An Oklahoma Congressman who visited an Army base being used to house illegal immigrant children now wonders what the federal government is hiding after he was denied access to the facility.
“There is no excuse for denying a Federal Representative from Oklahoma access to a federal facility in Oklahoma where unaccompanied children are being held,” Rep. Jim Bridenstine said in a statement following his visit Tuesday to Ft. Sill Army base near Lawton.
The Department of Health and Human Services has set up housing at Ft. Sill and two other military bases – Lackland Air Force Base in San Antonio and Ventura County Naval Base in Oxnard, Cali. – to house thousands of unaccompanied alien children, or UACs, who were apprehended at the southern U.S. border.
Bridenstine went to Ft. Sill to observe the conditions under which the 1,200 UACs there are living and to find out to whom they would be released.
But when he showed up at the facility, Bridenstine says he was told by a guard with a security unit which calls itself the “Brown Shirts” that he could not observe the children or their living conditions.
When the congressman spoke to a manager and HHS official, he was told he would have to schedule a formal visit for July 21.
“Any Member of Congress should have the legal authority to visit a federal youth detention facility without waiting three weeks,” Bridenstine said in his statement.
Though unable to get inside the facility, Bridenstine described its exterior.
“A new fence has been erected by HHS, completely surrounding the barracks and covered with material to totally obscure the view,” he said, adding that “every gate is chained closed.”
“What are they trying to hide?” Bridenstine asked. “Do they not want the children to speak with Members of Congress?”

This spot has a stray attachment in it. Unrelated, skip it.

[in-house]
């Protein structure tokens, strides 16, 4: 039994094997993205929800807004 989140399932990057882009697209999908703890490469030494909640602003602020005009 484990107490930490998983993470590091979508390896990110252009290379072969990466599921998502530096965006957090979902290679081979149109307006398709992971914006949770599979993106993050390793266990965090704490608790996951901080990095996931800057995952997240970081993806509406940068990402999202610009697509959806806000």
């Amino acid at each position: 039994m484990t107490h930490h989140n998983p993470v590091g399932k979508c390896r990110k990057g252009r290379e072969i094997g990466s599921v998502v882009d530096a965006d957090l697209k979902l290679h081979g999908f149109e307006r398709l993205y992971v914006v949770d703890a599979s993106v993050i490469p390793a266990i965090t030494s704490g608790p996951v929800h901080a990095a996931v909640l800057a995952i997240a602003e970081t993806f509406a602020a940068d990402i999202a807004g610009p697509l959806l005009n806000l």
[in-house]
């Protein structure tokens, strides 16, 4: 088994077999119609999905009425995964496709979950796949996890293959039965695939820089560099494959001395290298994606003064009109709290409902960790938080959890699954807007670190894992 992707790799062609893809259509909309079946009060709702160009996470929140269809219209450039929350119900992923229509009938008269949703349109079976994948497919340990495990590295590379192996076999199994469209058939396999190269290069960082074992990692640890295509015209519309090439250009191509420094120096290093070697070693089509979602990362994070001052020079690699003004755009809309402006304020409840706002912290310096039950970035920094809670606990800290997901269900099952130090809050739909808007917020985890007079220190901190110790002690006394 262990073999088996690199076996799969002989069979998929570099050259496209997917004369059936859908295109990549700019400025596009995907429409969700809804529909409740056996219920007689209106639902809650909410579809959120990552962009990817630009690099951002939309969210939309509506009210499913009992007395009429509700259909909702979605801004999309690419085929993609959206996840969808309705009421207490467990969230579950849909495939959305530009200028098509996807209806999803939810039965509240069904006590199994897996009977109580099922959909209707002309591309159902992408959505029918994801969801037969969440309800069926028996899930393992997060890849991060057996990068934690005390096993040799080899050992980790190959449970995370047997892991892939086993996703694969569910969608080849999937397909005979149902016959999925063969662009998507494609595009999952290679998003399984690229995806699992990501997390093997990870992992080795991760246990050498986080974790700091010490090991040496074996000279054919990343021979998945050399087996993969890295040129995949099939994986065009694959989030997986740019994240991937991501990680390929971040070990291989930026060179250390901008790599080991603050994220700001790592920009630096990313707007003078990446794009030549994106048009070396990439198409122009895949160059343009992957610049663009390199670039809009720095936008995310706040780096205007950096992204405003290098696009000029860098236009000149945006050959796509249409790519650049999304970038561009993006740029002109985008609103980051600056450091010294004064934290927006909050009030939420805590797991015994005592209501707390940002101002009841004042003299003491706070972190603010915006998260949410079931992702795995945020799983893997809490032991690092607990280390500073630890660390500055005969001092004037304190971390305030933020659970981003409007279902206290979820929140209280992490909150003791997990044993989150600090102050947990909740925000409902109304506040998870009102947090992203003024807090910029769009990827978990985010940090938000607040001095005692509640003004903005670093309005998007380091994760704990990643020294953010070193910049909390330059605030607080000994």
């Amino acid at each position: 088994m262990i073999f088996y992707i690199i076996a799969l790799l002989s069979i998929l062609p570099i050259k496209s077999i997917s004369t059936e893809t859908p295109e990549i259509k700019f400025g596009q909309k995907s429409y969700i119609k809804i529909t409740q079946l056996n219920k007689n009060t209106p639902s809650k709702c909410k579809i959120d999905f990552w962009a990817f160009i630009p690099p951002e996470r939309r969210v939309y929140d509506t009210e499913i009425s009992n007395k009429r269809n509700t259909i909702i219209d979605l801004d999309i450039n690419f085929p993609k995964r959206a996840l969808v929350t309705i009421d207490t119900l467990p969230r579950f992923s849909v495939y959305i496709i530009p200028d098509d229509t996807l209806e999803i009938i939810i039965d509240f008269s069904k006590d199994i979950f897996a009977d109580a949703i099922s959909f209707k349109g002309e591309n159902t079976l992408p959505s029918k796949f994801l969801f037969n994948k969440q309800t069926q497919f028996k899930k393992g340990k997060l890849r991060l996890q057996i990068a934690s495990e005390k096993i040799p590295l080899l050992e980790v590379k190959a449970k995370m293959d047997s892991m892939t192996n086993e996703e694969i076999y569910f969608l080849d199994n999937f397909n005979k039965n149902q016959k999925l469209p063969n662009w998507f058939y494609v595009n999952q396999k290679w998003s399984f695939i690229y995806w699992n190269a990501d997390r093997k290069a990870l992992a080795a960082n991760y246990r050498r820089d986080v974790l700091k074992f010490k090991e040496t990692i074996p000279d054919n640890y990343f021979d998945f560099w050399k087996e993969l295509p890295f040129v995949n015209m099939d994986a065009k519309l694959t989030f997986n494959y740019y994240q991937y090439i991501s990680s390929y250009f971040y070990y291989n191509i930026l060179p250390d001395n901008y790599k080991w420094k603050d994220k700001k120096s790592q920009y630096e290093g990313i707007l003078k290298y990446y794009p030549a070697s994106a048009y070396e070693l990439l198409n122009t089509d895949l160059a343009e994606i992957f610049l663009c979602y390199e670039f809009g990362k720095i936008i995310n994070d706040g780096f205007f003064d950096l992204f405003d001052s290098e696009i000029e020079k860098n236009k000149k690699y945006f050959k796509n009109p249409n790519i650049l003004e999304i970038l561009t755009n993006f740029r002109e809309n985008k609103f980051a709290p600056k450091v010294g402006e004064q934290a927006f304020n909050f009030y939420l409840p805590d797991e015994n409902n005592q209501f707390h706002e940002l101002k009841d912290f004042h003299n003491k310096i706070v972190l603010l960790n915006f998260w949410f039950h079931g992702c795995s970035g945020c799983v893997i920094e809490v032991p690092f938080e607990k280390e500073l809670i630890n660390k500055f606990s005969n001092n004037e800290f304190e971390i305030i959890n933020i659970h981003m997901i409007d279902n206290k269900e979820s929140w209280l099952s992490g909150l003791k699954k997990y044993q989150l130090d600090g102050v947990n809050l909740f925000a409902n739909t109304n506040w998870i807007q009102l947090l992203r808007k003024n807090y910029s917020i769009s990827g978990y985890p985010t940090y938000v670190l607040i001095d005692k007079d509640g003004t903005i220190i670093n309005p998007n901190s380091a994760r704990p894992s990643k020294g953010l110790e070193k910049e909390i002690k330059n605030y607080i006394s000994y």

The heavy security and limited access Bridenstine observed appears to be common at other HHS facilities. Besides using military bases to house UACs, HHS is exploring other non-military facilities throughout the country.
Fox News reported that staffers with the Baptist Family & Children’s Services, who call themselves the “Brown Shirts” on account of their tan t-shirts, stand watch at the Lackland camp. A counselor at the base there called the atmosphere “submissive” on account of the guards, who forbid contact between the immigrant children and outsiders.
And as The Daily Caller reported last month, HHS created an atmosphere of secrecy when it placed numerous restrictions on members of Congress and staffers who were invited to tour the UAC facility at Ventura County Naval Base. The agency barred attendees from speaking to the children or staff or from taking any pictures. (RELATED: Obama Admin Forbids Lawmakers From Taking Photos Of Illegal Immigrant Facility)
According to the latest official figures, 52,000 UACs and 39,000 parents with children have been apprehended at the border. That number is nearly double the flow of immigrants compared to the same time last year.
The UACs are being transported to Ft. Sill and other facilities because, rather than turning the children away at the border, U.S. immigration policy requires that they be put into the care of HHS while they await deportation proceedings. HHS seeks relatives or sponsors for the UACs. It is unclear what percentage of UACs are returned to their home countries.
Requests for comment submitted to HHS and to Baptist Family & Children’s Services were not returned.